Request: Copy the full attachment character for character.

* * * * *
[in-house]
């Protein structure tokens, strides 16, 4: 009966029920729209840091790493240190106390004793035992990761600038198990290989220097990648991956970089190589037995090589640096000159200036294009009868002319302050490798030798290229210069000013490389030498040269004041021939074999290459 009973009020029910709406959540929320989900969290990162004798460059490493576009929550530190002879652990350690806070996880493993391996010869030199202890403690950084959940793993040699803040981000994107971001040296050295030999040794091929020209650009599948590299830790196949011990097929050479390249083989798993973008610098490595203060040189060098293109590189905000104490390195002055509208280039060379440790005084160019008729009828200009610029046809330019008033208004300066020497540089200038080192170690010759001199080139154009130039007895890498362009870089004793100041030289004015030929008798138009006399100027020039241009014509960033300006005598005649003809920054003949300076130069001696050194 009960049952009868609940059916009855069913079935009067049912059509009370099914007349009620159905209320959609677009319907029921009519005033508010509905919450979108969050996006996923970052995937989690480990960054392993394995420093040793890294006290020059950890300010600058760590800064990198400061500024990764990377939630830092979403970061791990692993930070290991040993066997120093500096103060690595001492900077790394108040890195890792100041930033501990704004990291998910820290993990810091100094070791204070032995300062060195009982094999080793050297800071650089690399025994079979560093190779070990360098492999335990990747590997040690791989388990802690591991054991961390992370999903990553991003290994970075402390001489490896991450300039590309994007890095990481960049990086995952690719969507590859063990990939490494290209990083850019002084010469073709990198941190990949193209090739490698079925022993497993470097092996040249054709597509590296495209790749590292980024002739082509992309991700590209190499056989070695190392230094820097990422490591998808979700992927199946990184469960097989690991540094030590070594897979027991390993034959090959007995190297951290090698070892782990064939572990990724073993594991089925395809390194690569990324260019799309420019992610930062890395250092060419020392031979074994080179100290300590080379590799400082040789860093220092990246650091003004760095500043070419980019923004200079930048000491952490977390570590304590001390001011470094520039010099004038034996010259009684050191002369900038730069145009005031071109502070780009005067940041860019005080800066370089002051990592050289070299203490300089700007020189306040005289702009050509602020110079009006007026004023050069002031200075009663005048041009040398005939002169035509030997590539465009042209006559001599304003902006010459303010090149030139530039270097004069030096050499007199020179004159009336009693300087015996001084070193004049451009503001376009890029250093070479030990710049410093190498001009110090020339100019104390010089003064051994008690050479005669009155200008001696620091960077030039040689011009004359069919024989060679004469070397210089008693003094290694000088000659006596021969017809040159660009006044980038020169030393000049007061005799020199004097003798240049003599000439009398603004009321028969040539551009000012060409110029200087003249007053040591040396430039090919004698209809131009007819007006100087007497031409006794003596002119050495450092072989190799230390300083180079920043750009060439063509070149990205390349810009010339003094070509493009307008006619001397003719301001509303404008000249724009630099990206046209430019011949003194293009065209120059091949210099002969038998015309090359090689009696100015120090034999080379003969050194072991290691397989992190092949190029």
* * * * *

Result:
[in-house]
């Protein structure tokens, strides 16, 4: 009966029920729209840091790493240190106390004793035992990761600038198990290989220097990648991956970089190589037995090589640096000159200036294009009868002319302050490798030798290229210069000013490389030498040269004041021939074999290459 009973009020029910709406959540929320989900969290990162004798460059490493576009929550530190002879652990350690806070996880493993391996010869030199202890403690950084959940793993040699803040981000994107971001040296050295030999040794091929020209650009599948590299830790196949011990097929050479390249083989798993973008610098490595203060040189060098293109590189905000104490390195002055509208280039060379440790005084160019008729009828200009610029046809330019008033208004300066020497540089200038080192170690010759001199080139154009130039007895890498362009870089004793100041030289004015030929008798138009006399100027020039241009014509960033300006005598005649003809920054003949300076130069001696050194 009960049952009868609940059916009855069913079935009067049912059509009370099914007349009620159905209320959609677009319907029921009519005033508010509905919450979108969050996006996923970052995937989690480990960054392993394995420093040793890294006290020059950890300010600058760590800064990198400061500024990764990377939630830092979403970061791990692993930070290991040993066997120093500096103060690595001492900077790394108040890195890792100041930033501990704004990291998910820290993990810091100094070791204070032995300062060195009982094999080793050297800071650089690399025994079979560093190779070990360098492999335990990747590997040690791989388990802690591991054991961390992370999903990553991003290994970075402390001489490896991450300039590309994007890095990481960049990086995952690719969507590859063990990939490494290209990083850019002084010469073709990198941190990949193209090739490698079925022993497993470097092996040249054709597509590296495209790749590292980024002739082509992309991700590209190499056989070695190392230094820097990422490591998808979700992927199946990184469960097989690991540094030590070594897979027991390993034959090959007995190297951290090698070892782990064939572990990724073993594991089925395809390194690569990324260019799309420019992610930062890395250092060419020392031979074994080179100290300590080379590799400082040789860093220092990246650091003004760095500043070419980019923004200079930048000491952490977390570590304590001390001011470094520039010099004038034996010259009684050191002369900038730069145009005031071109502070780009005067940041860019005080800066370089002051990592050289070299203490300089700007020189306040005289702009050509602020110079009006007026004023050069002031200075009663005048041009040398005939002169035509030997590539465009042209006559001599304003902006010459303010090149030139530039270097004069030096050499007199020179004159009336009693300087015996001084070193004049451009503001376009890029250093070479030990710049410093190498001009110090020339100019104390010089003064051994008690050479005669009155200008001696620091960077030039040689011009004359069919024989060679004469070397210089008693003094290694000088000659006596021969017809040159660009006044980038020169030393000049007061005799020199004097003798240049003599000439009398603004009321028969040539551009000012060409110029200087003249007053040591040396430039090919004698209809131009007819007006100087007497031409006794003596002119050495450092072989190799230390300083180079920043750009060439063509070149990205390349810009010339003094070509493009307008006619001397003719301001509303404008000249724009630099990206046209430019011949003194293009065209120059091949210099002969038998015309090359090689009696100015120090034999080379003969050194072991290691397989992190092949190029």